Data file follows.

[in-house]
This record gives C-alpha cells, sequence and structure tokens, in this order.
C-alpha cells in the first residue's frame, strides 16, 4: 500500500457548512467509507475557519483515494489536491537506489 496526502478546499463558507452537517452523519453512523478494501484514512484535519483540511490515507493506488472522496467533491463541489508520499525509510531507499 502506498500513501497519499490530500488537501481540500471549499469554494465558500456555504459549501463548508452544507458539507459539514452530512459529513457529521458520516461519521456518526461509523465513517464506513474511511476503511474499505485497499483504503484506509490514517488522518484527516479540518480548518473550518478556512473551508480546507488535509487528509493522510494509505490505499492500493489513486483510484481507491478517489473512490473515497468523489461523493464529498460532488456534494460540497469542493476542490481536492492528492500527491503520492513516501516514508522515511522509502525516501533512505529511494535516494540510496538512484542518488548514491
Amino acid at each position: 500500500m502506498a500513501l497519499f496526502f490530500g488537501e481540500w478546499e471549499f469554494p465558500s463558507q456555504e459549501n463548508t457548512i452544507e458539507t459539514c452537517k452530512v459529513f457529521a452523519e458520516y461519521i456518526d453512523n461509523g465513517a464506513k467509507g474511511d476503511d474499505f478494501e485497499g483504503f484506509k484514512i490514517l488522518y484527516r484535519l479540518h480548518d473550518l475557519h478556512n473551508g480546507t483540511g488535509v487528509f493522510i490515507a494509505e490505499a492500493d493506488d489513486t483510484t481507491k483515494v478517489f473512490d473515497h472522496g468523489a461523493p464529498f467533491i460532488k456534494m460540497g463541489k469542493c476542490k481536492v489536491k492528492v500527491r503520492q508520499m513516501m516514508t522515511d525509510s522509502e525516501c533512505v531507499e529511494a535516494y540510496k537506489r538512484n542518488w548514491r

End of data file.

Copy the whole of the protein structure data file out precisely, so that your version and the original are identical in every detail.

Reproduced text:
[in-house]
This record gives C-alpha cells, sequence and structure tokens, in this order.
C-alpha cells in the first residue's frame, strides 16, 4: 500500500457548512467509507475557519483515494489536491537506489 496526502478546499463558507452537517452523519453512523478494501484514512484535519483540511490515507493506488472522496467533491463541489508520499525509510531507499 502506498500513501497519499490530500488537501481540500471549499469554494465558500456555504459549501463548508452544507458539507459539514452530512459529513457529521458520516461519521456518526461509523465513517464506513474511511476503511474499505485497499483504503484506509490514517488522518484527516479540518480548518473550518478556512473551508480546507488535509487528509493522510494509505490505499492500493489513486483510484481507491478517489473512490473515497468523489461523493464529498460532488456534494460540497469542493476542490481536492492528492500527491503520492513516501516514508522515511522509502525516501533512505529511494535516494540510496538512484542518488548514491
Amino acid at each position: 500500500m502506498a500513501l497519499f496526502f490530500g488537501e481540500w478546499e471549499f469554494p465558500s463558507q456555504e459549501n463548508t457548512i452544507e458539507t459539514c452537517k452530512v459529513f457529521a452523519e458520516y461519521i456518526d453512523n461509523g465513517a464506513k467509507g474511511d476503511d474499505f478494501e485497499g483504503f484506509k484514512i490514517l488522518y484527516r484535519l479540518h480548518d473550518l475557519h478556512n473551508g480546507t483540511g488535509v487528509f493522510i490515507a494509505e490505499a492500493d493506488d489513486t483510484t481507491k483515494v478517489f473512490d473515497h472522496g468523489a461523493p464529498f467533491i460532488k456534494m460540497g463541489k469542493c476542490k481536492v489536491k492528492v500527491r503520492q508520499m513516501m516514508t522515511d525509510s522509502e525516501c533512505v531507499e529511494a535516494y540510496k537506489r538512484n542518488w548514491r